Managing the temperature of your chicken coop is a vital and crucial task to do. Too hot and the chickens will over heat, too cold and they could freeze, too open to elements and your chicken can become ill. How can you manage this in such a way that it will not have to monitored constantly? There are a few different steps you can take.
How can you manage this in such a way that it will not have to monitored constantly? There are a few different steps you can take.
Make sure you coop is well insulated in the warm climate but can be a comfortable temperature when weather is at its worst.
Many chicken care takers have found an easy way to manage it is to install a copula. This allows the rising heat to slowly escape through the top of the coop and replenish it with cool fresh air.
Another method is to install windows that would be reinforced with one inch chicken wire to allow air flow but also to prevent unexpected guests from entering. “Air flow is extremely important and very necessary, without it the chicken’s fecal matter can produce a gas/ammonia that with no air flow could kill the chicken overnight.”
Many other chicken people have installed small vent covers towards the top of their coop to slowly allow heat to escape but not too large that it lets all the heat out and freezing the chicken. “If you use larger sized vent cover be sure that it is reinforced to keep predators out.”
If you battle with harsh cool nights but it is too hot during the day to have a heater running the whole time, the best suggestion would be a heat lamp/heater controlled by a timer. “Baby chicks need the heat no matter what but larger chicken might not need it through the entire day.”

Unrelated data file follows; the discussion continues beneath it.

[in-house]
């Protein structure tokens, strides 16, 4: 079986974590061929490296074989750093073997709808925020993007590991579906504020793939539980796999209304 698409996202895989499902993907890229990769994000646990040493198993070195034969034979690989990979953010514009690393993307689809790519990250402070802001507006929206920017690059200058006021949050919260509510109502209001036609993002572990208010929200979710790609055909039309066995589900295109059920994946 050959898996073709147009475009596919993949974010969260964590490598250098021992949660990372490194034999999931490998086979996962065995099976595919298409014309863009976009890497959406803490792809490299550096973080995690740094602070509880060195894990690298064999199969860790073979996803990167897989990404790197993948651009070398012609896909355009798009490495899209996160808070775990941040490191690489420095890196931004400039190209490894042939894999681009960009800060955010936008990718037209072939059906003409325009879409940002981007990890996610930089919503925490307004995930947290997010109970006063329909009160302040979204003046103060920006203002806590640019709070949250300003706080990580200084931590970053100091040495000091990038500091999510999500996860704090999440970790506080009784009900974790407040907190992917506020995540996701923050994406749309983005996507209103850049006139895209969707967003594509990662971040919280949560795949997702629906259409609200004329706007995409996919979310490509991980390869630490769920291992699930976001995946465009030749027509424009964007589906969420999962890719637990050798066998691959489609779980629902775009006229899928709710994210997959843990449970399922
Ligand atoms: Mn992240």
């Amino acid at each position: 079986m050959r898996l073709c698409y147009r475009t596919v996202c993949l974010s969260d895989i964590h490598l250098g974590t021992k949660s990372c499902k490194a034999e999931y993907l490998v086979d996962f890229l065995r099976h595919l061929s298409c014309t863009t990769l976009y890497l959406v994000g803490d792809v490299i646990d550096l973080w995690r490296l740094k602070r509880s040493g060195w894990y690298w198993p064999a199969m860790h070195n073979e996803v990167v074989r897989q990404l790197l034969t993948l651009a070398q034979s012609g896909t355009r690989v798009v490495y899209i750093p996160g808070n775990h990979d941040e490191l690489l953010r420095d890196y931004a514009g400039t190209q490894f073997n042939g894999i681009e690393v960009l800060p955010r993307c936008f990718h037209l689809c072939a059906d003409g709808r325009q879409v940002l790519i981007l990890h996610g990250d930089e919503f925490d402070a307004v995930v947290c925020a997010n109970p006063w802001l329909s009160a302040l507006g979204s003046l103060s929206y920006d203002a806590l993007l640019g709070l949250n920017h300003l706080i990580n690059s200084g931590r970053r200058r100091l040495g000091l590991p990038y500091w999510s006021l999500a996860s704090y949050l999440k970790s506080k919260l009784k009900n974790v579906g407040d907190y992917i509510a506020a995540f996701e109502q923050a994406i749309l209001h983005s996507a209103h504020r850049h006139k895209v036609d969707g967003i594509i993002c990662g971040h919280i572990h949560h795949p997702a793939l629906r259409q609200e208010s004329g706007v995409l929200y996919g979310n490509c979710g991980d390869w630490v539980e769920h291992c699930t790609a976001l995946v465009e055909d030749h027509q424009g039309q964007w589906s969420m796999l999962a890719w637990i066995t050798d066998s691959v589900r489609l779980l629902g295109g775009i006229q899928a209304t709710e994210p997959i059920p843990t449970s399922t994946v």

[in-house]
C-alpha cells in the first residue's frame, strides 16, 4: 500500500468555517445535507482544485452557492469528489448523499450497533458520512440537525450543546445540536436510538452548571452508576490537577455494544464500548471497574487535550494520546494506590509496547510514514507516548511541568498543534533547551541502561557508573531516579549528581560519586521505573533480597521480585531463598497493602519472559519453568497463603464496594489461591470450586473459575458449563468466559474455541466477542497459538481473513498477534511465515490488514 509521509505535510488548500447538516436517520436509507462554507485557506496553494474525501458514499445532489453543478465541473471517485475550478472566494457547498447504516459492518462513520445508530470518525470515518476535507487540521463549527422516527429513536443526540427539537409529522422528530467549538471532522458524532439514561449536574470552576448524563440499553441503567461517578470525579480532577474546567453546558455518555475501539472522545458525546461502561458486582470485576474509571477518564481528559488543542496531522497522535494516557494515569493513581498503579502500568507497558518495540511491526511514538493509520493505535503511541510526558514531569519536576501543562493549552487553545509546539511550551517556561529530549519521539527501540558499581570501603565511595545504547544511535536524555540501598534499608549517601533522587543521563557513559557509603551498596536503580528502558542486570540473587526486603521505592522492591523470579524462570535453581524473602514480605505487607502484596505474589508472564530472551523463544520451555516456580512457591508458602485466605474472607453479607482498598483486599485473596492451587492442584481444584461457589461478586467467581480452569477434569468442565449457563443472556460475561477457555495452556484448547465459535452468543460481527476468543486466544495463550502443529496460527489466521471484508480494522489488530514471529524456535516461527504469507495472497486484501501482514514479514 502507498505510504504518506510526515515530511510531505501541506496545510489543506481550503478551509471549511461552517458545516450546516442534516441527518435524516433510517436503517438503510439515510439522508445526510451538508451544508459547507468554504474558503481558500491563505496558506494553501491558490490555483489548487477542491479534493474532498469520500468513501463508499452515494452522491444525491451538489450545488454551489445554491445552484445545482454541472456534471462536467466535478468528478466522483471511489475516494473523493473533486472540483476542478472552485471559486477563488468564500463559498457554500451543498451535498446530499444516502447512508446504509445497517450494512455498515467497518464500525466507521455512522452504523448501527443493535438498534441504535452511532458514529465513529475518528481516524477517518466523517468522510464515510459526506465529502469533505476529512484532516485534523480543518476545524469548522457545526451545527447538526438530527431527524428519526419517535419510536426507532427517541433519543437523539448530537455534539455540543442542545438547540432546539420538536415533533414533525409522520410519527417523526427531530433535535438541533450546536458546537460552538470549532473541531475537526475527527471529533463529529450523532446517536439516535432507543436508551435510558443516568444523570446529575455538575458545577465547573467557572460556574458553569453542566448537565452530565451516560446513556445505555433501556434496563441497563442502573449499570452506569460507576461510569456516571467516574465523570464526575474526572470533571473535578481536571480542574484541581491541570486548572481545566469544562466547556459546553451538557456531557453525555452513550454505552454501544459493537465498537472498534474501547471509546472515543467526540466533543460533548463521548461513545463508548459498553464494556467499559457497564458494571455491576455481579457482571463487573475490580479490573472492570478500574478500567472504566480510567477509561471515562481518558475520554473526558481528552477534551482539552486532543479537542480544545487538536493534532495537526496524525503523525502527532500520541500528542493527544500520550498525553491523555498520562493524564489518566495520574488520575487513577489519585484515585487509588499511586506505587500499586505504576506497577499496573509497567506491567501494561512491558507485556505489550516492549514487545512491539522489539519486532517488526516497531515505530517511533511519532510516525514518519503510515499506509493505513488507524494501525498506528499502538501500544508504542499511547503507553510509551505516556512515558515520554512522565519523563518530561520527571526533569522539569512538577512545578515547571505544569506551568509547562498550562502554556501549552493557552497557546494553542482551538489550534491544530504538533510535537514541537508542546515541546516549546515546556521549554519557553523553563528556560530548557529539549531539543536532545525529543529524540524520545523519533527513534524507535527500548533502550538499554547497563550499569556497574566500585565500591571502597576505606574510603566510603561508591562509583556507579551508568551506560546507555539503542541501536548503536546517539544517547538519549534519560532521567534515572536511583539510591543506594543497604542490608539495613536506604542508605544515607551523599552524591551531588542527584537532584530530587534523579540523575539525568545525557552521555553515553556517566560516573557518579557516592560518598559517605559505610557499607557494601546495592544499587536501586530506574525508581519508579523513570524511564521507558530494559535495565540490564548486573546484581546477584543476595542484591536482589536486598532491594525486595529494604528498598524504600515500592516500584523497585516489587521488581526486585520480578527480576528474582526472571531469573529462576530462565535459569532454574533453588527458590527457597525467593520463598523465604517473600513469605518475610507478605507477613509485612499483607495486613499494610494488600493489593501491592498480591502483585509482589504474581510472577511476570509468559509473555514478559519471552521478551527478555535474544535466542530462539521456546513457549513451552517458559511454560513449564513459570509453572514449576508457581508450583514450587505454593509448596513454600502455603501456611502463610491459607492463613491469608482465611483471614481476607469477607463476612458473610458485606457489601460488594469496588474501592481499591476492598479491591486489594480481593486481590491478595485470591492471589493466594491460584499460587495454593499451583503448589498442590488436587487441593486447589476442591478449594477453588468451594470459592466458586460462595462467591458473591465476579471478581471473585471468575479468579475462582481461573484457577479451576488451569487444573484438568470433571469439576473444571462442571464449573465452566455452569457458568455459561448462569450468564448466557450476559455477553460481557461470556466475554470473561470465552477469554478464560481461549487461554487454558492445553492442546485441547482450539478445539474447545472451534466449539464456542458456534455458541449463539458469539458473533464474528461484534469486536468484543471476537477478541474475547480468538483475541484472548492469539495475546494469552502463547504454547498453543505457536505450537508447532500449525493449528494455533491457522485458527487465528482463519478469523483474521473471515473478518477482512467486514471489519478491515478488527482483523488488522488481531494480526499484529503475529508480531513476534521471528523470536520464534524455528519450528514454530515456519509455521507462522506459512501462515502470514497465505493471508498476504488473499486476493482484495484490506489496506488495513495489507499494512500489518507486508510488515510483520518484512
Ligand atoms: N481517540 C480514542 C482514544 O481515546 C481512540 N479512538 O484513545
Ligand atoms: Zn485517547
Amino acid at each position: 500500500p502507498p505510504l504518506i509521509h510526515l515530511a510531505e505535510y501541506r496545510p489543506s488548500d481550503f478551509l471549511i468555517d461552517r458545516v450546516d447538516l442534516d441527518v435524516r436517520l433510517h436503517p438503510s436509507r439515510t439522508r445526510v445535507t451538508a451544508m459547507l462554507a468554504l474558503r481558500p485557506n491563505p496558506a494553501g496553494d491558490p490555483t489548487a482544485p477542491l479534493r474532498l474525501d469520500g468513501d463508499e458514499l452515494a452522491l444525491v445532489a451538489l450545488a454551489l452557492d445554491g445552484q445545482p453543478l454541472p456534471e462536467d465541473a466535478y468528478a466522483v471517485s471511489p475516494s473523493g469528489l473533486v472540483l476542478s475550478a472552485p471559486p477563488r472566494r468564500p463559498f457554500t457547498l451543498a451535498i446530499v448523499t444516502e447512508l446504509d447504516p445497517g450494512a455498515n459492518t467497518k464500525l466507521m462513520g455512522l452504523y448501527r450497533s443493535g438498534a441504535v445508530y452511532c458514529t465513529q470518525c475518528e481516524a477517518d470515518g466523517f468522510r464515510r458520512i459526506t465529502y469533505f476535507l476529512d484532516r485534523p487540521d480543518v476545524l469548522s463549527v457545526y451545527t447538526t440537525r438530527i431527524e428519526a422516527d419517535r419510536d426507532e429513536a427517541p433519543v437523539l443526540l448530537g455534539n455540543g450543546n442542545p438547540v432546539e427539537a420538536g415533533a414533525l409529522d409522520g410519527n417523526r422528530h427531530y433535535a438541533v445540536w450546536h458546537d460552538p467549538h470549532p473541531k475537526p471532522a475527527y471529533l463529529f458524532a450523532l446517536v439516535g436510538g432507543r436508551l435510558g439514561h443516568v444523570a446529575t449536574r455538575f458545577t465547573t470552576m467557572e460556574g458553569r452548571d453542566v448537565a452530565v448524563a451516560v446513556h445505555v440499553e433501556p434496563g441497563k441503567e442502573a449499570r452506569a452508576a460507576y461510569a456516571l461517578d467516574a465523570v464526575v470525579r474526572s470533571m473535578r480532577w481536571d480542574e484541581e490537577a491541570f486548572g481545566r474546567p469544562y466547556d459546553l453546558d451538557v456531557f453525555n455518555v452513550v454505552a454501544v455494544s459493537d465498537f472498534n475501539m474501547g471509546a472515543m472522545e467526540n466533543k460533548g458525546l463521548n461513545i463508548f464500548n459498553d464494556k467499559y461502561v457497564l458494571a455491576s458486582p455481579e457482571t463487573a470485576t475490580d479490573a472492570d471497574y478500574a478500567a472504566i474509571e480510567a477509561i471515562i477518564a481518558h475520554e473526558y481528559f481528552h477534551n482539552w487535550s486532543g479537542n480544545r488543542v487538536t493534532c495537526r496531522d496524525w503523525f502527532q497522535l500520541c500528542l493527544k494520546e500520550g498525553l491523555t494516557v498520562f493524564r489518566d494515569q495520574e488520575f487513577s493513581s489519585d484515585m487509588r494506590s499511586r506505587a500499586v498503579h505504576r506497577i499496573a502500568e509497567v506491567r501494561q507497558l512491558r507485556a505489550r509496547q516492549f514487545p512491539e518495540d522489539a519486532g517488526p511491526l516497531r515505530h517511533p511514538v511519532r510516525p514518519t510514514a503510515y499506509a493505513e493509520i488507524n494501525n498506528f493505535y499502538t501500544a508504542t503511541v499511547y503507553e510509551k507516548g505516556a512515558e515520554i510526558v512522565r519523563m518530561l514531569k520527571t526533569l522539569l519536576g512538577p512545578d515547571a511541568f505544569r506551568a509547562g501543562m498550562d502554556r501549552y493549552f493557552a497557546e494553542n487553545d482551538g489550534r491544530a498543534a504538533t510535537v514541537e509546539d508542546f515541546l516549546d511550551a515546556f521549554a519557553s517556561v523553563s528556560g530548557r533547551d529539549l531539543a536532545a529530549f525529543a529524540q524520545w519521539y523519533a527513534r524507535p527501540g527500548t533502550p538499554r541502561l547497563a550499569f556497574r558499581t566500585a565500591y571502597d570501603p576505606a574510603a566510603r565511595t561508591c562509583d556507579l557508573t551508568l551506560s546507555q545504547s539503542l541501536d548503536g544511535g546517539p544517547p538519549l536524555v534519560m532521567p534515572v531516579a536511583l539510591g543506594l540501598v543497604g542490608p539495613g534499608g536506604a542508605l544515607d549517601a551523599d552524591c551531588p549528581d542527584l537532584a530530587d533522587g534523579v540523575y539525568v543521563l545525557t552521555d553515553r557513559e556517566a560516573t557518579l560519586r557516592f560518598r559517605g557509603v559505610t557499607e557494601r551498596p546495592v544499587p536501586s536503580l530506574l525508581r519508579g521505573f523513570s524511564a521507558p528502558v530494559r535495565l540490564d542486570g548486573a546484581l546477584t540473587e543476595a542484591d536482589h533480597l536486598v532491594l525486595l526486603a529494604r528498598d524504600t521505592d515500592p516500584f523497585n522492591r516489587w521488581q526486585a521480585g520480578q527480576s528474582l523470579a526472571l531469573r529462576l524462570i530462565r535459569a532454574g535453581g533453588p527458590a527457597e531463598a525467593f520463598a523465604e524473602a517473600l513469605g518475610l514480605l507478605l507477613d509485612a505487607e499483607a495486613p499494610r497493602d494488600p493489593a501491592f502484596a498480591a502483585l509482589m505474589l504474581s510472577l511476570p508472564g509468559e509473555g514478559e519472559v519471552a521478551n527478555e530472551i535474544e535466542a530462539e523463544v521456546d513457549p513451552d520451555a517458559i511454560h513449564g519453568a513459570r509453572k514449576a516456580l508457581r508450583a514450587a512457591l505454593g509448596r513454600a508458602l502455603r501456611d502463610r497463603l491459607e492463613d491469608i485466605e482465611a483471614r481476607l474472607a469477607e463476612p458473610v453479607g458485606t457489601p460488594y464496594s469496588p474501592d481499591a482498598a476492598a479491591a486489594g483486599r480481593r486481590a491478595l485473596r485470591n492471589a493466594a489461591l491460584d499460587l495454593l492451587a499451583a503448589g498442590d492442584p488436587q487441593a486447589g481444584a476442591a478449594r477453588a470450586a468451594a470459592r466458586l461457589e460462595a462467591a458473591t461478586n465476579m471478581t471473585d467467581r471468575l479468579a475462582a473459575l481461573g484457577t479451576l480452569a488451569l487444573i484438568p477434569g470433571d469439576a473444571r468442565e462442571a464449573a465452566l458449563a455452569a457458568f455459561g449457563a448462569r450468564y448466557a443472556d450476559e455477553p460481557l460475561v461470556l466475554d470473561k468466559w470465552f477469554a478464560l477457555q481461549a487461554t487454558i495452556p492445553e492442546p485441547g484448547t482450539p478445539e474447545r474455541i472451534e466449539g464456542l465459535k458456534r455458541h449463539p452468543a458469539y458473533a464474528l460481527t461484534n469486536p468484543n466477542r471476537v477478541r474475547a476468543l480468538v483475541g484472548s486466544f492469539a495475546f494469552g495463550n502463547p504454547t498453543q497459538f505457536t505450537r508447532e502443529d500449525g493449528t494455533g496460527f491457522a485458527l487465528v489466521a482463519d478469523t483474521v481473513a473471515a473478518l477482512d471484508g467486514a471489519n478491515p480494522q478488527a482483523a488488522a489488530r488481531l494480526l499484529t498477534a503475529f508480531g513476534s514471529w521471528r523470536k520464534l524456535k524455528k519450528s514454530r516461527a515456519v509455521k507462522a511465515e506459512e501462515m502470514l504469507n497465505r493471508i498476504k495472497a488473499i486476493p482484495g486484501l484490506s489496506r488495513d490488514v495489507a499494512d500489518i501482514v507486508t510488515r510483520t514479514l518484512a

Some people think of sett in fan in the coop when its too hot but this does nothing for the birds. Unlike us chickens do not have sweat glands. So unless its blowing cool fresh outside air on them the fan would just be cycling the air and mixing with the heat from up higher making the coop and it uncomfortable for the chickens. “When it gets too hot they will get off of the perches and go lower to the cooler air.” (this is why ventilation is so important)
Chicks should be kept in a 95 degree Fahrenheit temperature controlled space but adult chickens generally are very hardy and could be in 0 degree Fahrenheit weather. When its this cold its important to have some ventilation but limit it so the coop is not drafty. I personally set a heat lamp up in my coop to turn on when the coop is under 50 degrees Fahrenheit and a small space heater that turns on when the coop is lower than 40 degrees Fahrenheit.. Also in the winter weather up in North West Indiana we have an issue with limited sunlight for weeks at a time. To counter this and keep egg production boosted we have a regular 100watt light bulb that turn on with a timer from 6am-5pm. This tricks the chickens into laying throughout the year and Im sure my warm coop helps with this as well.
Want some coop ideas? Here is a video tour of our coop.